Design of the new range commenced in 1984 and by 1988 the company was ready to
begin building a new factory (the old plant at Meriden had been demolished in
the early 80s). A 10-acre site was purchaS.E.d in Hinckley, Leicestershire,
England and construction commenced. As soon as the first phaS.E. of the site was
complete, pre-production began and the first models were launched at the Cologne
show of 1990. Production of the first new model - the 4-cylinder 1200cc Trophy -
began in early 1991, with the factory initially building 8 - 10 new machines per
As production capacity steadily grew, Triumph S.E.t about re-establishing a
network of export distributors. Two subsidiary companies had been established to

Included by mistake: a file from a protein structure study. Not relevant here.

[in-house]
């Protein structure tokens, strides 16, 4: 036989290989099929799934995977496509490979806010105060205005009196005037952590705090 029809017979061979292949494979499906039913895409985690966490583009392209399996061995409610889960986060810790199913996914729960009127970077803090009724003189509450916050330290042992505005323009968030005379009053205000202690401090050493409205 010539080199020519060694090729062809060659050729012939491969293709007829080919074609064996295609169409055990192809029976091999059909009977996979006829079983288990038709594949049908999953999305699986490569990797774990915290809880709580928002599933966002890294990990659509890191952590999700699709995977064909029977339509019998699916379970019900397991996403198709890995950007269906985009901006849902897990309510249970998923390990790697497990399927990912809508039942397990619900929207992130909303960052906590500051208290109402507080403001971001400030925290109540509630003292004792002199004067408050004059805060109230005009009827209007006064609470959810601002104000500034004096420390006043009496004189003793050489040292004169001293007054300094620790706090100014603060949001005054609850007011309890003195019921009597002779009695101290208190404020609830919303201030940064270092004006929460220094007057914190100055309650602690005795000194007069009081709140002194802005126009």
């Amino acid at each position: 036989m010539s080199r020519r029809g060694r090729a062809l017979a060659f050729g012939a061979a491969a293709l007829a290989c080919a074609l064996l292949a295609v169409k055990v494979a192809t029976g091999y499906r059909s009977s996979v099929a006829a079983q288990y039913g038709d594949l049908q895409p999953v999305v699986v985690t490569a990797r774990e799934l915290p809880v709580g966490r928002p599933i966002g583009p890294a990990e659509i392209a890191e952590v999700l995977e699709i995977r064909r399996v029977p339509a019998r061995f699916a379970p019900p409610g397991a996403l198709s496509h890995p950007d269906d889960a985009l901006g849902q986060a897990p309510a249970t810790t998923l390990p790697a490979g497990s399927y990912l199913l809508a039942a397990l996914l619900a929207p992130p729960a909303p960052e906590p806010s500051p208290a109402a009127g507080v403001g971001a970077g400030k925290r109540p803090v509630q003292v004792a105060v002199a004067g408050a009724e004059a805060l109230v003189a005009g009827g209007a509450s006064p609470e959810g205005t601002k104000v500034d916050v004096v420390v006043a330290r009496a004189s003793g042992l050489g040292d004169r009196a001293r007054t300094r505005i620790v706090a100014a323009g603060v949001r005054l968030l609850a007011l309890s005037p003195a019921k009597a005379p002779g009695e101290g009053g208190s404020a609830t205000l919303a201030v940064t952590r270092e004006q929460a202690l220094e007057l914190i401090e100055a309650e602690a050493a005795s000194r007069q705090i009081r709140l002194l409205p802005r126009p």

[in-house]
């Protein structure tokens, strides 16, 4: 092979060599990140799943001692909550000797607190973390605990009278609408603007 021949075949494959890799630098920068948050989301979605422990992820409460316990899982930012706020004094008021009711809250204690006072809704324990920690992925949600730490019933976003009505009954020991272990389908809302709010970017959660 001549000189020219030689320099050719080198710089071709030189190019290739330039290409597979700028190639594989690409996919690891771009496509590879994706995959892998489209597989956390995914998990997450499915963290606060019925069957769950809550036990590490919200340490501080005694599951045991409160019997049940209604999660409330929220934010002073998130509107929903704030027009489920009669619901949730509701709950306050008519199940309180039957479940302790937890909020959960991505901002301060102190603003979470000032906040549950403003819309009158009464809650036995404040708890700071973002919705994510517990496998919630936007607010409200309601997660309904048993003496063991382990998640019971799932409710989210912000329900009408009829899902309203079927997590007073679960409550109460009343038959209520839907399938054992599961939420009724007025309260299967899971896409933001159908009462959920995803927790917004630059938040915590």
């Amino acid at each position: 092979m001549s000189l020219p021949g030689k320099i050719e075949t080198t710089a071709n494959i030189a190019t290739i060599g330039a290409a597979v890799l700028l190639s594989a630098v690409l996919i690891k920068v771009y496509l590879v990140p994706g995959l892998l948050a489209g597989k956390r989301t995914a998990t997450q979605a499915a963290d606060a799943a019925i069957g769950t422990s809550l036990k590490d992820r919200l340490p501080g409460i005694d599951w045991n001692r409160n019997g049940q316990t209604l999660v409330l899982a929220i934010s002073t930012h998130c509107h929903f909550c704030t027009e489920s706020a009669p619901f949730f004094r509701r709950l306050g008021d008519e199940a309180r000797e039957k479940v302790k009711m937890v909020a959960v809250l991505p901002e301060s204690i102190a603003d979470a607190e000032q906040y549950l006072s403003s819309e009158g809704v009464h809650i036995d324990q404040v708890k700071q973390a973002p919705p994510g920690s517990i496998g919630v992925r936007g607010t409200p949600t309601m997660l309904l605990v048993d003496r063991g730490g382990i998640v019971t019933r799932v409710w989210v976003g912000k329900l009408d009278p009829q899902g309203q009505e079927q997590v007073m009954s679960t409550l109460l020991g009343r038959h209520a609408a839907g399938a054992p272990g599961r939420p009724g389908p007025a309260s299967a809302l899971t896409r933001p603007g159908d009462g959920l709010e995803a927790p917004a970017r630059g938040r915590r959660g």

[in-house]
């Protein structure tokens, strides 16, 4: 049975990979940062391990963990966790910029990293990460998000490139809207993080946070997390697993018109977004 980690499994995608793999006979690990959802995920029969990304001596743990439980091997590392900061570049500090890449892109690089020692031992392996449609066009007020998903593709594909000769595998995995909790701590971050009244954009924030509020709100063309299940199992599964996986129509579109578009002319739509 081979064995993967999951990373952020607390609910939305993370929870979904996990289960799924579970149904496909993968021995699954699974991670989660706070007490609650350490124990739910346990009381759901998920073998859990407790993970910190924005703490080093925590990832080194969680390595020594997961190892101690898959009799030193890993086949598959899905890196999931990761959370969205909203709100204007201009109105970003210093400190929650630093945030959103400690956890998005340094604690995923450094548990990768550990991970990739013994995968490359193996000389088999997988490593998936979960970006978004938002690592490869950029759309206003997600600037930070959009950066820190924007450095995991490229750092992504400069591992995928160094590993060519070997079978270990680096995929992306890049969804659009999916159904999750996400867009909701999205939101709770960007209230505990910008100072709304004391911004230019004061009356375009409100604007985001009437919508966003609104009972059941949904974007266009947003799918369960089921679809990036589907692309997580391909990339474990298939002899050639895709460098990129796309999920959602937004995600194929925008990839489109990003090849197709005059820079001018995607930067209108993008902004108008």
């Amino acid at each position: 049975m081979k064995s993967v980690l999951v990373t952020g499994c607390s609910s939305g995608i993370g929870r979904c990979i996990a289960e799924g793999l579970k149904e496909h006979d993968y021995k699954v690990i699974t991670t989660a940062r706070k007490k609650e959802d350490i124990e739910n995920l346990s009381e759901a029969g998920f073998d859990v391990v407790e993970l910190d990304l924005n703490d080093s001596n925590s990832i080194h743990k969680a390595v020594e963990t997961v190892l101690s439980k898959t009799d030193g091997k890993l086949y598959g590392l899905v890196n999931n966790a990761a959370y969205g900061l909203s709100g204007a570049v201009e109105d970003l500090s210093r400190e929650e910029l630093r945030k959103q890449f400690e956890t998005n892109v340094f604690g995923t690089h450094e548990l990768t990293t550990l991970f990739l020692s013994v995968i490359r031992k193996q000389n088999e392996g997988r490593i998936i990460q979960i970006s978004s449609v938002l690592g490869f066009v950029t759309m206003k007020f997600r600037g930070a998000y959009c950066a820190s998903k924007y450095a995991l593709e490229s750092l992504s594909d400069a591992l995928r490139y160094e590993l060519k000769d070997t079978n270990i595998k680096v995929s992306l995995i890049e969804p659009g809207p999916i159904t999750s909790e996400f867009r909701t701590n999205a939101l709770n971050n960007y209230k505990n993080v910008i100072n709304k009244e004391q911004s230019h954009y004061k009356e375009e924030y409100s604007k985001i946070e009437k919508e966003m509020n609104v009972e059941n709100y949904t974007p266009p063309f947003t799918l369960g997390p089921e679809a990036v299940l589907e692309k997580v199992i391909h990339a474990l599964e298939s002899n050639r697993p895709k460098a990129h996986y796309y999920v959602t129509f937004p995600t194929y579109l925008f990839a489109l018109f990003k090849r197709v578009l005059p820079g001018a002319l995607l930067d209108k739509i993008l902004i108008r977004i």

prior to production commencing; Triumph Deutschland GmbH and Triumph France SA
and over the next couple of years the network expanded to encompass most of the
World's major motorcycle markets, culminating in 1994 with the creation of
Triumph Motorcycles America Ltd.
By this time 20,000 new Triumphs had been built and in January 1995 the Triple
Connection clothing range and the accessories range of products were launched to
provide the Triumph customer with an all-round package of Triumph apparel and
The model range evolved throughout the early nineties through a combination of
refinements to the existing range together with the introduction of new models
such as the Tiger, Trident Sprint, Speed Triple and Thunderbird.
By 1995 production stood at around 12,000 units a year and as both retail sales
and production capacity grew the company was able to develop more single-minded
machines that did not rely on the modular concept. The first of theS.E., the